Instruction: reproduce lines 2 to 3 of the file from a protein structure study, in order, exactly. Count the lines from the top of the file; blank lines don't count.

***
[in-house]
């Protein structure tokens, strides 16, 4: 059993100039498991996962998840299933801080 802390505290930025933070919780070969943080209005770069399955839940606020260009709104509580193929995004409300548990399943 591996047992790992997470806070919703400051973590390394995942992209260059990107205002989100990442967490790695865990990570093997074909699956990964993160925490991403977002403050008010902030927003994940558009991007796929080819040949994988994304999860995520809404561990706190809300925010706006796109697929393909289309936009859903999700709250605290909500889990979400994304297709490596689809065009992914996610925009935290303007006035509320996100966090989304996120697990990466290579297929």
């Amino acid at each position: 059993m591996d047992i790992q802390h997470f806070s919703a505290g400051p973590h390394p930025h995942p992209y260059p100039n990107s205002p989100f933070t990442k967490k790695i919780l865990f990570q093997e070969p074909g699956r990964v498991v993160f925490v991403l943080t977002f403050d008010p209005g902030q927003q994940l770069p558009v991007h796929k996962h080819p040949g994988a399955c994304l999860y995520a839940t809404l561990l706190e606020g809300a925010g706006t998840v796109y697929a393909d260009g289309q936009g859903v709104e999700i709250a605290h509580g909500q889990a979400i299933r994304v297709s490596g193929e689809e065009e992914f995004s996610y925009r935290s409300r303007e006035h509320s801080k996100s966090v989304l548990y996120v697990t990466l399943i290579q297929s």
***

């Protein structure tokens, strides 16, 4: 059993100039498991996962998840299933801080 802390505290930025933070919780070969943080209005770069399955839940606020260009709104509580193929995004409300548990399943 591996047992790992997470806070919703400051973590390394995942992209260059990107205002989100990442967490790695865990990570093997074909699956990964993160925490991403977002403050008010902030927003994940558009991007796929080819040949994988994304999860995520809404561990706190809300925010706006796109697929393909289309936009859903999700709250605290909500889990979400994304297709490596689809065009992914996610925009935290303007006035509320996100966090989304996120697990990466290579297929």
């Amino acid at each position: 059993m591996d047992i790992q802390h997470f806070s919703a505290g400051p973590h390394p930025h995942p992209y260059p100039n990107s205002p989100f933070t990442k967490k790695i919780l865990f990570q093997e070969p074909g699956r990964v498991v993160f925490v991403l943080t977002f403050d008010p209005g902030q927003q994940l770069p558009v991007h796929k996962h080819p040949g994988a399955c994304l999860y995520a839940t809404l561990l706190e606020g809300a925010g706006t998840v796109y697929a393909d260009g289309q936009g859903v709104e999700i709250a605290h509580g909500q889990a979400i299933r994304v297709s490596g193929e689809e065009e992914f995004s996610y925009r935290s409300r303007e006035h509320s801080k996100s966090v989304l548990y996120v697990t990466l399943i290579q297929s």